|Research, training, consultancy and software to reduce IT costs|
Cheap IT turns competition upside down
Cheap IT helps small companies compete on a technologically equal basis with large companies. As well as cutting costs, cheap IT helps you beat your competition with innovative products.
I used to work for a large company. Everything we did was geared up for large volumes. Our policies for buying and setting up IT always assumed that systems would need high throughput, performance and resilience.
These policies were completely appropriate for our customer-facing systems. The costs, though high, were proportionate. But we could never do anything quickly and cheaply. Even a test server for a small system could cost tens of thousands of pounds.
Setting up my own company, I thought I would see how far I could get with cheap, commodity IT hardware and services (as well as with free software, which I wrote about last week).
We rent virtual private servers, which give us full access to Linux servers connected to the Internet. The starting point for a server is ridiculously cheap, about the same as the cost of the electricity for running it ourselves. We have a scalable and resilient platform for our customer-facing products, with virtually no up-front cost.
Rather than buying expensive test machines, we use old PCs. We have built accurate replicas of our production environment for next to nothing.
We use cheap small office/home network infrastructure and cheap ADSL Internet connections. Because we work across a number of locations, we use PC-based services, such as Microsoft Messenger and Skype, to give us free phone calls and collaborative working.
This cheap IT has allowed us to develop products and start a business without major cost. If we were doing the same in a large organisation, it would have cost orders of magnitude more, so much so that the development may not have been justifiable.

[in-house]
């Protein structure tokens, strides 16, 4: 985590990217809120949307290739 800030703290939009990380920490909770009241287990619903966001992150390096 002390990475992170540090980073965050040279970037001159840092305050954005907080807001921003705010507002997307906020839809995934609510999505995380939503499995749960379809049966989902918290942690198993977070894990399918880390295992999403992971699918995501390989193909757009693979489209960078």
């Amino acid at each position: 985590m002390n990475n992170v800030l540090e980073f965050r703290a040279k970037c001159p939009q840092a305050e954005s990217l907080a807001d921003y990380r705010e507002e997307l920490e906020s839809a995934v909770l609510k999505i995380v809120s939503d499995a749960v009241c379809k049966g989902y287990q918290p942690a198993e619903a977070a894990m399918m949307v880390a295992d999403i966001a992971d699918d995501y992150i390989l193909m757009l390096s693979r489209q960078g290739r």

This shifts the balance of power. There was a time when only large, well-funded organisations could afford the IT required to develop new products. But now cheap IT and free software lets smaller, nimbler, organisations compete on a technologically equal basis, but at a fraction of the cost.
It goes further than that. Working in an expensive IT environment sets your expectation that your products can be similarly expensive. But using cheap IT helps you imagine cheaper innovative products for your customers.
For example, at Metrici, we help businesses measure and improve their IT, to reduce their costs. We provide the structure, materials and analysis for this work through an automated system, at a fraction of the cost of human consultants. And because we have learnt to rely on Internet-based services, it's obvious to us to deliver our product as a secure service over the Internet. Our customers (who tend to have large IT departments) do not have to follow their own expensive procedures to install the product, which reduces their costs again.
We are only one example amongst many. Cheap IT is not just a way of cutting costs. It is strategically important because it helps you imagine cheap innovative products. Whether you are a large or a small business, you cannot afford to ignore cheap IT.Next: Fix the system, not the results
Minimal IT: research, training, consultancy and software to reduce IT costs.